Author archives: David Prentice

Identification of Spinal Cord Adult Stem Cells for Repair

by David Prentice

July 21, 2008

Researchers at MIT and the Karolinska Institute in Sweden have identified specific adult stem cells in the spinal cord that might be activated to repair a spinal cord injury. Konstantinos Meletis and co-workers have been able to mark the specific stem cells for the spinal cord. “We have been able to genetically mark this neural stem cell population and then follow their behavior,” Meletis said. “We find that these cells proliferate upon spinal cord injury, migrate toward the injury site and differentiate over several months.” The study, published in the July issue of the journal PLoS Biology, could lead to ways to activate the cells in an injured spinal cord for repair of damage and regrowth of nerve axons.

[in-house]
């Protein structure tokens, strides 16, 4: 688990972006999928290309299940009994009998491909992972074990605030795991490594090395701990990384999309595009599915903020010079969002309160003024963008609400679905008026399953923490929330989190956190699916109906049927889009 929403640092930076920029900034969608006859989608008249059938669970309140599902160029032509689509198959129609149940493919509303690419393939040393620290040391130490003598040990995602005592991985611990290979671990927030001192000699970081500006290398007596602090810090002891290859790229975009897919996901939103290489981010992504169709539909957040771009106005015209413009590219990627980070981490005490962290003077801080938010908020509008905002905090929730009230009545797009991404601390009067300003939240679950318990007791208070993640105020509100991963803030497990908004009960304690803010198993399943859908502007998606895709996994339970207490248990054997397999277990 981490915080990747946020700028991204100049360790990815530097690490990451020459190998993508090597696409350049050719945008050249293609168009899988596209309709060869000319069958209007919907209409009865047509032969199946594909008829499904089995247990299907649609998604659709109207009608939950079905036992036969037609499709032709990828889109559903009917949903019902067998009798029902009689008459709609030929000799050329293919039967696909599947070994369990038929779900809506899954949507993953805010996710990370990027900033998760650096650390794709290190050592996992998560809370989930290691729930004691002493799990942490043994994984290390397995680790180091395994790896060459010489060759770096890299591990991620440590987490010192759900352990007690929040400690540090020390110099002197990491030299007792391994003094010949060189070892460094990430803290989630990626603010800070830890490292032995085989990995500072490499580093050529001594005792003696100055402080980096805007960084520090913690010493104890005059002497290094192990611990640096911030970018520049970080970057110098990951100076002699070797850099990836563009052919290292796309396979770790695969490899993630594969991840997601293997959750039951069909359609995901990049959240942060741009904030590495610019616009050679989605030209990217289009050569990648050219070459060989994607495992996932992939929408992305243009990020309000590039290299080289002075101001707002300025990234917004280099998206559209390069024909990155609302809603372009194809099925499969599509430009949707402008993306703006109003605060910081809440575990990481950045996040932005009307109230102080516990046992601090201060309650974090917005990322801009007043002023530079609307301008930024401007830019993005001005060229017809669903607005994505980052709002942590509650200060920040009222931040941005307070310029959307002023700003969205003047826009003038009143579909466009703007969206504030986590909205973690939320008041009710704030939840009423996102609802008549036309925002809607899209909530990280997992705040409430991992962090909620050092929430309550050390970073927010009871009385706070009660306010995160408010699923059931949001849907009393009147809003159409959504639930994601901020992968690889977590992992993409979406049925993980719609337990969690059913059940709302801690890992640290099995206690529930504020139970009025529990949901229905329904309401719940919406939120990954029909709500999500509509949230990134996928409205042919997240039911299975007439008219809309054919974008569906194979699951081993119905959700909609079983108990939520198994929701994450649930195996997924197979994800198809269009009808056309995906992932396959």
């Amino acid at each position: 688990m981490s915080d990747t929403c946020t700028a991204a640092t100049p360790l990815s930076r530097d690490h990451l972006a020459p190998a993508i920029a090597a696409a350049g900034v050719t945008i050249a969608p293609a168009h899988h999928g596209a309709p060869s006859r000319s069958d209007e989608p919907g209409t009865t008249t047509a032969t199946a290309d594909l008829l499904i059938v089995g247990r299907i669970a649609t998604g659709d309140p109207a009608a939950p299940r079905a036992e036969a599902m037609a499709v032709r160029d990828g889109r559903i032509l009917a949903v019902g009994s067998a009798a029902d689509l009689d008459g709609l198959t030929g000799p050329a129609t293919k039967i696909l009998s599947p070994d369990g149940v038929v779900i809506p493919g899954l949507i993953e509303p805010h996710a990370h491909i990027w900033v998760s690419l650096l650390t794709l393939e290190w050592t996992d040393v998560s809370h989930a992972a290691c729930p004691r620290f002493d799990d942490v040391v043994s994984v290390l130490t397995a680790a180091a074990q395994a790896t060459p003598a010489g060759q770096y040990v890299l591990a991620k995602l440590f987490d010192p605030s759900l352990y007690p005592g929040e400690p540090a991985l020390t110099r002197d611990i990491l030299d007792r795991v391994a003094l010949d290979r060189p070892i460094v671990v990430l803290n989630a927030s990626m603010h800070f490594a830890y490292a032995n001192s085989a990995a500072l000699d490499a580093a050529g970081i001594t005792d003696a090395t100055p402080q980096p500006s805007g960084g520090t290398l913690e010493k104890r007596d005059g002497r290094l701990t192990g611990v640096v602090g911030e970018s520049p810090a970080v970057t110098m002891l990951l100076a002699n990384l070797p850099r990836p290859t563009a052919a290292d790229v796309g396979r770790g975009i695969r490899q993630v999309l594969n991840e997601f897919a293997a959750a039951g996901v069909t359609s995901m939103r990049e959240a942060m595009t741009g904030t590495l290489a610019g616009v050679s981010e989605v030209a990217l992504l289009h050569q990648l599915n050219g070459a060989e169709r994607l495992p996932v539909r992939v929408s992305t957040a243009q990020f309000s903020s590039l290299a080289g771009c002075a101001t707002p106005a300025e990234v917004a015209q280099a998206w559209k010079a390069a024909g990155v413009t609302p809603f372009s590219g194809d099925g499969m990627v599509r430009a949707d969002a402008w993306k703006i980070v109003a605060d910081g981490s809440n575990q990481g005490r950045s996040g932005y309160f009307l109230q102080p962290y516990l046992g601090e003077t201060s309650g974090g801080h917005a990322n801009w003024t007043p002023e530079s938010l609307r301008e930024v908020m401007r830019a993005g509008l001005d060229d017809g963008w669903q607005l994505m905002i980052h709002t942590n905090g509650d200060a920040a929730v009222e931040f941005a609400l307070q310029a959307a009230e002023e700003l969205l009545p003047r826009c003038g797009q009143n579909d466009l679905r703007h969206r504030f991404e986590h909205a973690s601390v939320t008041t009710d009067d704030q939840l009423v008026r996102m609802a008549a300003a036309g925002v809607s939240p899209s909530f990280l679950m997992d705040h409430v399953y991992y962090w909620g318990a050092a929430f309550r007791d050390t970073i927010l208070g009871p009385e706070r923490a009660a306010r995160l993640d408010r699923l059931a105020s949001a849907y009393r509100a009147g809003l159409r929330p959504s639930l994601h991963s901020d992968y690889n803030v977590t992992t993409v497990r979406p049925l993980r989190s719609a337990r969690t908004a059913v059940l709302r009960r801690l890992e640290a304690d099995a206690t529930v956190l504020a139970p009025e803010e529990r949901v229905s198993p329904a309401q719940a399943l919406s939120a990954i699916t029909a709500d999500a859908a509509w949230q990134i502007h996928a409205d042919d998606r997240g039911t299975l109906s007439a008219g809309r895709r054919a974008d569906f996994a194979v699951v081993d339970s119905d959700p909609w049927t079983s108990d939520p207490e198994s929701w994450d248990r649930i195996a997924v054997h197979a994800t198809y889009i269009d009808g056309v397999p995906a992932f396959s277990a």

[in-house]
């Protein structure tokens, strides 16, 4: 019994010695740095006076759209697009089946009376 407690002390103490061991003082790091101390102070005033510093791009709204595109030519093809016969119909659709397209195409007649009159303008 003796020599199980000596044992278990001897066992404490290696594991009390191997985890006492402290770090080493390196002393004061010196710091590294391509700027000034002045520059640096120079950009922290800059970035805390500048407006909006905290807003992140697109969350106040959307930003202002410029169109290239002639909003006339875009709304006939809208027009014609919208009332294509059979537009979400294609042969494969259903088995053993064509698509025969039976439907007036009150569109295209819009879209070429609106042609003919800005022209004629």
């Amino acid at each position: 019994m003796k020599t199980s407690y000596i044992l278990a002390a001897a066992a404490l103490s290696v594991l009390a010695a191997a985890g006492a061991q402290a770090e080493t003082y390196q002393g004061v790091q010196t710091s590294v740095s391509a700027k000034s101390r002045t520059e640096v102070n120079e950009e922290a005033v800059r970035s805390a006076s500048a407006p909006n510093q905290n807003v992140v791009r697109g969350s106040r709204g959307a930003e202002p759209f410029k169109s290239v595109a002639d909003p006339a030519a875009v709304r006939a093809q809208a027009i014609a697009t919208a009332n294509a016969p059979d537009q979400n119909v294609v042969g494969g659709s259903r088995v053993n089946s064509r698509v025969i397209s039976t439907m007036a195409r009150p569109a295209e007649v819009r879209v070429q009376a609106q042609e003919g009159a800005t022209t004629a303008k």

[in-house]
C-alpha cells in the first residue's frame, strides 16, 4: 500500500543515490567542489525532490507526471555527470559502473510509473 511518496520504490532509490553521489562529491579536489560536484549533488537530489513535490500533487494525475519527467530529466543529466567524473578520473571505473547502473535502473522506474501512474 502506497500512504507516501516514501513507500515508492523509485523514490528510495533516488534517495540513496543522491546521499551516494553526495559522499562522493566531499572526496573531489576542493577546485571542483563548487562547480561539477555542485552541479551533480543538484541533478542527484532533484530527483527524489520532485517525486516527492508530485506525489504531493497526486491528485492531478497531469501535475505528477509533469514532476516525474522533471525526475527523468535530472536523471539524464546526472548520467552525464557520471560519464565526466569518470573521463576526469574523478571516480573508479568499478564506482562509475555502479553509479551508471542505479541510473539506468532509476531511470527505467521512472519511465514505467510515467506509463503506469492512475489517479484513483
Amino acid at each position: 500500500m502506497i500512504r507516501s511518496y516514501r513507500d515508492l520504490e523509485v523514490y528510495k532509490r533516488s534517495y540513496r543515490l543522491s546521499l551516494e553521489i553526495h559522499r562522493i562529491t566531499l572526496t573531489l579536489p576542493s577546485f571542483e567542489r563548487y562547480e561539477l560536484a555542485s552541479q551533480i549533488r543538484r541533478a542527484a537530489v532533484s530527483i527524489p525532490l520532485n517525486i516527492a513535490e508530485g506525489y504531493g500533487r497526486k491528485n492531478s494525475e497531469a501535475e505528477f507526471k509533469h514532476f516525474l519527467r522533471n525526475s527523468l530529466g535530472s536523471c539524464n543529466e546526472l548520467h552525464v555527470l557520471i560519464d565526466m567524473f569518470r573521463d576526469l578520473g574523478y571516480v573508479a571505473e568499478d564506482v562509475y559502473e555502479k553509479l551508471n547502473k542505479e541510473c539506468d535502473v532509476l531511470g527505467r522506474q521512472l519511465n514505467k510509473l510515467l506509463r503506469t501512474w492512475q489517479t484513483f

Grow Your Own Heart Bypass

by David Prentice

July 21, 2008

Newly-published research shows that new blood vessels for the heart can be grown using adult stem cells from blood and bone marrow. The work combined two types of specialized (progenitor) adult stem cell types transplanted into mice, to give the best production of blood vessels of the type that are used for heart bypass surgery. The study was reported in the July 18 issue of the journal Circulation Research. One of the authors, Dr. Juan M. Melero-Martin of Harvard Medical School, said that “For clinical use, the way we envision it, if a patient has need to vascularize ischemic tissue, we can get cells from the patient ahead of time, grow them and inject them back into the patient.” One goal now is to reduce the time it takes to grow the blood vessels outside the body. Extensive growth now is seen after seven days, and the hope is to reduce that to 24 to 48 hours.